by Nell Zink (humorous, well-reviewed novel published in 2015 by Ecco)
$15 (paperback available Jan 2016 from Ecco) 256 pages

A sharply observed, funny, and startlingly original novel from an exciting new voice about the making and unmaking of the American family that lays bare all of our assumptions about race, sexuality, and desire. In 1996 Viriginia, freshman Peggy, an ingénue with literary pretensions, falls under the spell of Lee, a blue-blooded professor, and they begin an ill-advised affair that results in an unplanned pregnancy and marriage. The two are mismatched from the start—she’s lesbian, he’s gay—but it takes a decade of emotional erosion before Peggy runs off with their three-year-old daughter, leaving their nine-year-old son behind.

Peggy goes underground, adopting an African American persona for her and her daughter. They eventually move to a housing project where no one questions their true racial identities. As Peggy and Lee’s children grow up, they contend with diverse emotional issues. Lee's son deals with his father’s compulsive honesty; while Peggy's daughter struggles with her mother’s lies—she does not know that she is "white" or has any other family. Years later, the daughter lands back in Virginia so that the long lost siblings can meet, setting off a series of misunderstandings that culminate in a comedic finale worthy of Shakespeare.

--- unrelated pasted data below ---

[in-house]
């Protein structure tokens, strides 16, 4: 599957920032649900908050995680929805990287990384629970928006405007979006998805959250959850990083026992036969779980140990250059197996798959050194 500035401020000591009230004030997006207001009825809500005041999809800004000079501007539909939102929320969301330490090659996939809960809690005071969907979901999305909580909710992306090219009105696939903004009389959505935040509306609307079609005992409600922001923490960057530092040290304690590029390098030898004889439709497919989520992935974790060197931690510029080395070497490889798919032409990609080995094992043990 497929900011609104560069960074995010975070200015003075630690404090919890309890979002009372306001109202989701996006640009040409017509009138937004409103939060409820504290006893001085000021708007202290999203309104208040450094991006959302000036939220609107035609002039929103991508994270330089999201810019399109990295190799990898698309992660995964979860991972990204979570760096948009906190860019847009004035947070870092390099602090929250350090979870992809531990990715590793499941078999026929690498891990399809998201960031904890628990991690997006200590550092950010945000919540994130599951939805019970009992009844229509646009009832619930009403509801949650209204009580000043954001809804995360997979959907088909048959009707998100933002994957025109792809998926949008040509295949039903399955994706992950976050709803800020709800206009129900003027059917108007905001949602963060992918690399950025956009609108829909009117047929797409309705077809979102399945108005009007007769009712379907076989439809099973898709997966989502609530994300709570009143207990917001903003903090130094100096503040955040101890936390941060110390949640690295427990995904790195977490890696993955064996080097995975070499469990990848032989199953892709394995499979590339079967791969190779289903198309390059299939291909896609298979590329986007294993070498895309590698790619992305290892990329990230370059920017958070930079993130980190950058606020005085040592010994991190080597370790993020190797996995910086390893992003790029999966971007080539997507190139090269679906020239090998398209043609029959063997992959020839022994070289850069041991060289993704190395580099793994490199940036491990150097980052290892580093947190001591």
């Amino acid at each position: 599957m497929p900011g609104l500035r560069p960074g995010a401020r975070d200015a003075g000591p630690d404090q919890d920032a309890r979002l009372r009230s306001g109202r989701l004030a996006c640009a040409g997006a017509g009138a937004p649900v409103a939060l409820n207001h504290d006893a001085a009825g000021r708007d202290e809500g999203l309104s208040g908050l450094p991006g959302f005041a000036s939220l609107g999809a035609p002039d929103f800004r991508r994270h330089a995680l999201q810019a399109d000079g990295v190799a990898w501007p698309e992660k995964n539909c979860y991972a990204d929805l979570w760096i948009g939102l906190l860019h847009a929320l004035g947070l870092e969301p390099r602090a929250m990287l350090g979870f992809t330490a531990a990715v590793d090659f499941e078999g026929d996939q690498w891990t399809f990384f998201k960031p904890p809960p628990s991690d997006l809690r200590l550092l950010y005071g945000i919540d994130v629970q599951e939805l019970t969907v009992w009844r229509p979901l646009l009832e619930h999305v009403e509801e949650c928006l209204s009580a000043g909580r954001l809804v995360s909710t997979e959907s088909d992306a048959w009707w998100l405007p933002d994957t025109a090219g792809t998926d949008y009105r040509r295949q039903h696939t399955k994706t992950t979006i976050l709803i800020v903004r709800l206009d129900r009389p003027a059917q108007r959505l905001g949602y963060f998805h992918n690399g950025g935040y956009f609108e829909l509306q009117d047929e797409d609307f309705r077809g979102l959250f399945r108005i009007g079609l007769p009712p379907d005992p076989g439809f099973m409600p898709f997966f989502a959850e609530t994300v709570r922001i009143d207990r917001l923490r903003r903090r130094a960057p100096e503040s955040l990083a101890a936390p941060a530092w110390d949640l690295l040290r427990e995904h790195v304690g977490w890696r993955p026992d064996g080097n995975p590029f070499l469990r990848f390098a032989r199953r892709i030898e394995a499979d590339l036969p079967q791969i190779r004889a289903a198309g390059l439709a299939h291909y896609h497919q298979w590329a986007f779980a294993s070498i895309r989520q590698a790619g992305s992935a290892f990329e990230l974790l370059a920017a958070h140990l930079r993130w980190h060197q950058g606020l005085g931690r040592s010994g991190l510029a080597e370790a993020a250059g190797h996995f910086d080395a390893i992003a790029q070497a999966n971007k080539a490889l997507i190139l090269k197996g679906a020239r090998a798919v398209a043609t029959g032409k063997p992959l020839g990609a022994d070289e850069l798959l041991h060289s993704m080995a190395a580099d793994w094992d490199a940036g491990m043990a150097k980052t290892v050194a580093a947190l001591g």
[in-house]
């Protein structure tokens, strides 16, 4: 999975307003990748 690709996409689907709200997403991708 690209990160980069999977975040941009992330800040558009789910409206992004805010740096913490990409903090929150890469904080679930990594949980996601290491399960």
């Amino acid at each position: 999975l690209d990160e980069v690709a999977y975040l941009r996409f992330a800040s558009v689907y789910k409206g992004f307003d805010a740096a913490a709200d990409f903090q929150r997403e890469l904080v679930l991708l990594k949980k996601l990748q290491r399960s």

“A deceptively slim epic of family life that rivals a Greek tragedy in drama and wisdom. It deftly handles race, sexuality, and coming of age.” (Publishers Weekly starred review)

Books we've decided not to read, but if someone really wants to discuss the matter again...:

IN COLD BLOOD by Truman Capote

MY ANTONIA by Willa Cather




SARAH by J. T. Leroy

NOW IS THE HOUR by Tom Spanbauer


Patrick White (a gay author, the only Australian to win the Nobel prize for literature, but no gay content)

ORLANDO by Virginia Woolf